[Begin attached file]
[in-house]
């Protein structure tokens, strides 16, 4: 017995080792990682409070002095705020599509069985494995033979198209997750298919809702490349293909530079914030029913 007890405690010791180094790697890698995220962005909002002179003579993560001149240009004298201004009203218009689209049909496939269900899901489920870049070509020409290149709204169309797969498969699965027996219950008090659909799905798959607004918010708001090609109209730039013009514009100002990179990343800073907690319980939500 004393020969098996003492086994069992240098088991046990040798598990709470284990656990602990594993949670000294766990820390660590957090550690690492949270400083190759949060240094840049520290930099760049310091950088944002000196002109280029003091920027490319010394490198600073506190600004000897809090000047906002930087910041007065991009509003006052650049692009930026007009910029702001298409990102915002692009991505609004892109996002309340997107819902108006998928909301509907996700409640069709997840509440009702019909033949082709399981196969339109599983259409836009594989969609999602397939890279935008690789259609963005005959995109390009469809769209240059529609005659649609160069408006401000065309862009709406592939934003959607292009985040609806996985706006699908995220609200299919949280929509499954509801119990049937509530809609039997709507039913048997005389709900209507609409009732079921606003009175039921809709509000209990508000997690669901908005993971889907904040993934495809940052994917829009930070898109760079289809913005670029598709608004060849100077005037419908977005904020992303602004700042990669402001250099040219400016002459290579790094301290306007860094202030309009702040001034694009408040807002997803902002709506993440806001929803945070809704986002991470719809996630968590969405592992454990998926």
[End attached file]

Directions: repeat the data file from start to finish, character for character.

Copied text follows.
[in-house]
């Protein structure tokens, strides 16, 4: 017995080792990682409070002095705020599509069985494995033979198209997750298919809702490349293909530079914030029913 007890405690010791180094790697890698995220962005909002002179003579993560001149240009004298201004009203218009689209049909496939269900899901489920870049070509020409290149709204169309797969498969699965027996219950008090659909799905798959607004918010708001090609109209730039013009514009100002990179990343800073907690319980939500 004393020969098996003492086994069992240098088991046990040798598990709470284990656990602990594993949670000294766990820390660590957090550690690492949270400083190759949060240094840049520290930099760049310091950088944002000196002109280029003091920027490319010394490198600073506190600004000897809090000047906002930087910041007065991009509003006052650049692009930026007009910029702001298409990102915002692009991505609004892109996002309340997107819902108006998928909301509907996700409640069709997840509440009702019909033949082709399981196969339109599983259409836009594989969609999602397939890279935008690789259609963005005959995109390009469809769209240059529609005659649609160069408006401000065309862009709406592939934003959607292009985040609806996985706006699908995220609200299919949280929509499954509801119990049937509530809609039997709507039913048997005389709900209507609409009732079921606003009175039921809709509000209990508000997690669901908005993971889907904040993934495809940052994917829009930070898109760079289809913005670029598709608004060849100077005037419908977005904020992303602004700042990669402001250099040219400016002459290579790094301290306007860094202030309009702040001034694009408040807002997803902002709506993440806001929803945070809704986002991470719809996630968590969405592992454990998926």